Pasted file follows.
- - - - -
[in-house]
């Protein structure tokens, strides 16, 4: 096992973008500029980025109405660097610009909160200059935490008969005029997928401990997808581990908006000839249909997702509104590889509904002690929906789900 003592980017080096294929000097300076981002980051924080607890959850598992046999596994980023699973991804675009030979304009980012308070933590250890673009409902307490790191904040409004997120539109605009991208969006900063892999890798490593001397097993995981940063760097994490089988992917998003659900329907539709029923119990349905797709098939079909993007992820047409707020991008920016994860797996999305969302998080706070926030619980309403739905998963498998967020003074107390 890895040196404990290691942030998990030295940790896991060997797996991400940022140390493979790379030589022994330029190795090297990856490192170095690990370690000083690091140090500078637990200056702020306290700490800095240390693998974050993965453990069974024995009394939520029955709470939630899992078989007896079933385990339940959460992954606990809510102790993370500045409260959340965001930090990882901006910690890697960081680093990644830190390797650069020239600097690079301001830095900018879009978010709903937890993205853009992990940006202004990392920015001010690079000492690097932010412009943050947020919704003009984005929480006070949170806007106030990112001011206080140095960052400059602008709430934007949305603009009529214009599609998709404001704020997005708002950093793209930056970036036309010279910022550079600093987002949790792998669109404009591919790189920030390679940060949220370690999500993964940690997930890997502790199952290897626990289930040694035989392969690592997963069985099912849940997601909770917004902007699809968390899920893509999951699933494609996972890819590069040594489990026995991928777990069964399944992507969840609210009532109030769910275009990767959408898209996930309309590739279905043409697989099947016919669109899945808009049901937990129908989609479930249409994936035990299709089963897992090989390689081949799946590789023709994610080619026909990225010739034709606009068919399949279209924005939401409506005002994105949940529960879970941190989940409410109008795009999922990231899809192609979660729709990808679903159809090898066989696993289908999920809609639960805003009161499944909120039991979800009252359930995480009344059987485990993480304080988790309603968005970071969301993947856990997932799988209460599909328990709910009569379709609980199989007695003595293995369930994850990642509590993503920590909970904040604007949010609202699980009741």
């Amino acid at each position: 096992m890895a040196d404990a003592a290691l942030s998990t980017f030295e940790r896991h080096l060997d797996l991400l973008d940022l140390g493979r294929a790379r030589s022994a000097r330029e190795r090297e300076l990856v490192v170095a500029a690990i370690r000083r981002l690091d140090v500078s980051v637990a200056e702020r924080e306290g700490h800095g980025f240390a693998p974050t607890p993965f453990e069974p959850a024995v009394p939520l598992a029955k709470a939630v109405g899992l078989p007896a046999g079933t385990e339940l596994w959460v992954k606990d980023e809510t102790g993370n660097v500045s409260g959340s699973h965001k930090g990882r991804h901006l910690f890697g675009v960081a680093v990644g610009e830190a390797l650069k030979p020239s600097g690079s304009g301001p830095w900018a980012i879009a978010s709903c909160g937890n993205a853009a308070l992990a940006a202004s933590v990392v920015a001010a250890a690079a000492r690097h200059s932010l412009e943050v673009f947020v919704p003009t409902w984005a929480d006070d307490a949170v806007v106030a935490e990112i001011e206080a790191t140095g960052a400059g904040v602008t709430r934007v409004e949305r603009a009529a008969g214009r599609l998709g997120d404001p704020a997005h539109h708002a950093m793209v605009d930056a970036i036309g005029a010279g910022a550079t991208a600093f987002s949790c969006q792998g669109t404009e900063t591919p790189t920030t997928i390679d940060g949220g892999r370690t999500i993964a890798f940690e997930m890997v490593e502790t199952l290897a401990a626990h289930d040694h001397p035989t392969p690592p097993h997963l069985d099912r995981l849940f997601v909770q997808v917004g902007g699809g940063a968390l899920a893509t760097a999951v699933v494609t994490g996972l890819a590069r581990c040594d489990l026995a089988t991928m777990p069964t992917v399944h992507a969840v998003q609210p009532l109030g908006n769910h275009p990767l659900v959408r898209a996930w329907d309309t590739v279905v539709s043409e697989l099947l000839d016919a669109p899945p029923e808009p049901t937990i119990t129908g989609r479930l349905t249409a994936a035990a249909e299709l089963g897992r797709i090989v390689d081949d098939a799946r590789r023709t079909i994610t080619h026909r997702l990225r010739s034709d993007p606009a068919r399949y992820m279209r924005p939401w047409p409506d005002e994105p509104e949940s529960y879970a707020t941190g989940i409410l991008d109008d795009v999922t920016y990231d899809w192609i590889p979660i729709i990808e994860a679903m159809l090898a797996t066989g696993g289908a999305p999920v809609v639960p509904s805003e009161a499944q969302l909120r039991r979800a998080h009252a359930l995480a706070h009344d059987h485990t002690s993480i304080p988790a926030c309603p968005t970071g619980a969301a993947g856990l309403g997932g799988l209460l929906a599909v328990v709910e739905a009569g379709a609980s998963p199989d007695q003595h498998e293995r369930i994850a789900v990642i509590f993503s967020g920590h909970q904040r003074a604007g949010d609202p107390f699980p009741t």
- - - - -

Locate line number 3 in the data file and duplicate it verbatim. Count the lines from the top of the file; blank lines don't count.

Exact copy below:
């Amino acid at each position: 096992m890895a040196d404990a003592a290691l942030s998990t980017f030295e940790r896991h080096l060997d797996l991400l973008d940022l140390g493979r294929a790379r030589s022994a000097r330029e190795r090297e300076l990856v490192v170095a500029a690990i370690r000083r981002l690091d140090v500078s980051v637990a200056e702020r924080e306290g700490h800095g980025f240390a693998p974050t607890p993965f453990e069974p959850a024995v009394p939520l598992a029955k709470a939630v109405g899992l078989p007896a046999g079933t385990e339940l596994w959460v992954k606990d980023e809510t102790g993370n660097v500045s409260g959340s699973h965001k930090g990882r991804h901006l910690f890697g675009v960081a680093v990644g610009e830190a390797l650069k030979p020239s600097g690079s304009g301001p830095w900018a980012i879009a978010s709903c909160g937890n993205a853009a308070l992990a940006a202004s933590v990392v920015a001010a250890a690079a000492r690097h200059s932010l412009e943050v673009f947020v919704p003009t409902w984005a929480d006070d307490a949170v806007v106030a935490e990112i001011e206080a790191t140095g960052a400059g904040v602008t709430r934007v409004e949305r603009a009529a008969g214009r599609l998709g997120d404001p704020a997005h539109h708002a950093m793209v605009d930056a970036i036309g005029a010279g910022a550079t991208a600093f987002s949790c969006q792998g669109t404009e900063t591919p790189t920030t997928i390679d940060g949220g892999r370690t999500i993964a890798f940690e997930m890997v490593e502790t199952l290897a401990a626990h289930d040694h001397p035989t392969p690592p097993h997963l069985d099912r995981l849940f997601v909770q997808v917004g902007g699809g940063a968390l899920a893509t760097a999951v699933v494609t994490g996972l890819a590069r581990c040594d489990l026995a089988t991928m777990p069964t992917v399944h992507a969840v998003q609210p009532l109030g908006n769910h275009p990767l659900v959408r898209a996930w329907d309309t590739v279905v539709s043409e697989l099947l000839d016919a669109p899945p029923e808009p049901t937990i119990t129908g989609r479930l349905t249409a994936a035990a249909e299709l089963g897992r797709i090989v390689d081949d098939a799946r590789r023709t079909i994610t080619h026909r997702l990225r010739s034709d993007p606009a068919r399949y992820m279209r924005p939401w047409p409506d005002e994105p509104e949940s529960y879970a707020t941190g989940i409410l991008d109008d795009v999922t920016y990231d899809w192609i590889p979660i729709i990808e994860a679903m159809l090898a797996t066989g696993g289908a999305p999920v809609v639960p509904s805003e009161a499944q969302l909120r039991r979800a998080h009252a359930l995480a706070h009344d059987h485990t002690s993480i304080p988790a926030c309603p968005t970071g619980a969301a993947g856990l309403g997932g799988l209460l929906a599909v328990v709910e739905a009569g379709a609980s998963p199989d007695q003595h498998e293995r369930i994850a789900v990642i509590f993503s967020g920590h909970q904040r003074a604007g949010d609202p107390f699980p009741t």